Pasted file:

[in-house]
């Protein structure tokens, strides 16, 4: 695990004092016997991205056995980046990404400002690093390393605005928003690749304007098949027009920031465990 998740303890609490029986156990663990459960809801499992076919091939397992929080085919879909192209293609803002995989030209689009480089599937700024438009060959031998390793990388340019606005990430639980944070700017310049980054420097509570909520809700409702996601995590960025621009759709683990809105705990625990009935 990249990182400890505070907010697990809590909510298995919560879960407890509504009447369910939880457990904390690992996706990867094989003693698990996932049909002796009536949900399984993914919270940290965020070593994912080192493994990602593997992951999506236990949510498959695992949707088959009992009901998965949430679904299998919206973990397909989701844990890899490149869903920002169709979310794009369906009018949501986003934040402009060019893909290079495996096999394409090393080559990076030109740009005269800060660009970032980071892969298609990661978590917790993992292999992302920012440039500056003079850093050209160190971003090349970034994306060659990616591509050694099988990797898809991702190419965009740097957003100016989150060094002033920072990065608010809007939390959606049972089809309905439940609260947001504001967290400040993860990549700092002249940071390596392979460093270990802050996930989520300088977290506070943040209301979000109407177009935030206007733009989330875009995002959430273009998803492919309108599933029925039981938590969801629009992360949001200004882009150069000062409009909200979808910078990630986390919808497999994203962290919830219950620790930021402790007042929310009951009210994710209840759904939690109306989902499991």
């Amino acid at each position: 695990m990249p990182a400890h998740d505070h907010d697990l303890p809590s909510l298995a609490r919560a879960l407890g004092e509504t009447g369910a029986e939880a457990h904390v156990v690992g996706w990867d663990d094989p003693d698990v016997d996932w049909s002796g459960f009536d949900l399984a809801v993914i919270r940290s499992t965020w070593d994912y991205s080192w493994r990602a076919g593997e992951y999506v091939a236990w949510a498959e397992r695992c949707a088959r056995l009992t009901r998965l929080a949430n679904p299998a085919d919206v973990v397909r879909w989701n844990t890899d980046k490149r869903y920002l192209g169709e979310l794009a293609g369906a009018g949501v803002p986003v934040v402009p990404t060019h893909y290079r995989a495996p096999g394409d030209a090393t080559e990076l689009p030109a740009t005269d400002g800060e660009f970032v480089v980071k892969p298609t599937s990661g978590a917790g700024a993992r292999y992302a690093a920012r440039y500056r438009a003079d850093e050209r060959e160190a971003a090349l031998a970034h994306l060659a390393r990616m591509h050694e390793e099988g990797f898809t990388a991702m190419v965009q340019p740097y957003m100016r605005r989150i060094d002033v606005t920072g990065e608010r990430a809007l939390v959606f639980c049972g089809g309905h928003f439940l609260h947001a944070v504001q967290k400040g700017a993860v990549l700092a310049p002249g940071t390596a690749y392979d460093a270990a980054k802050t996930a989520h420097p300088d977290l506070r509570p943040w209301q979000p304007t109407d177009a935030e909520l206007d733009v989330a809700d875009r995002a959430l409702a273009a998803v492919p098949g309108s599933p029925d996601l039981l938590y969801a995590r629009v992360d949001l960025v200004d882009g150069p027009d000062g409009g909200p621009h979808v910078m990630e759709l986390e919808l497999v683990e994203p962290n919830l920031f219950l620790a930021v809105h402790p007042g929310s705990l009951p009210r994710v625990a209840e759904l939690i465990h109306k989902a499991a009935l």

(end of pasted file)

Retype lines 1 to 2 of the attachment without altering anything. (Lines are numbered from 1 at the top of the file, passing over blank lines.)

[in-house]
């Protein structure tokens, strides 16, 4: 695990004092016997991205056995980046990404400002690093390393605005928003690749304007098949027009920031465990 998740303890609490029986156990663990459960809801499992076919091939397992929080085919879909192209293609803002995989030209689009480089599937700024438009060959031998390793990388340019606005990430639980944070700017310049980054420097509570909520809700409702996601995590960025621009759709683990809105705990625990009935 990249990182400890505070907010697990809590909510298995919560879960407890509504009447369910939880457990904390690992996706990867094989003693698990996932049909002796009536949900399984993914919270940290965020070593994912080192493994990602593997992951999506236990949510498959695992949707088959009992009901998965949430679904299998919206973990397909989701844990890899490149869903920002169709979310794009369906009018949501986003934040402009060019893909290079495996096999394409090393080559990076030109740009005269800060660009970032980071892969298609990661978590917790993992292999992302920012440039500056003079850093050209160190971003090349970034994306060659990616591509050694099988990797898809991702190419965009740097957003100016989150060094002033920072990065608010809007939390959606049972089809309905439940609260947001504001967290400040993860990549700092002249940071390596392979460093270990802050996930989520300088977290506070943040209301979000109407177009935030206007733009989330875009995002959430273009998803492919309108599933029925039981938590969801629009992360949001200004882009150069000062409009909200979808910078990630986390919808497999994203962290919830219950620790930021402790007042929310009951009210994710209840759904939690109306989902499991």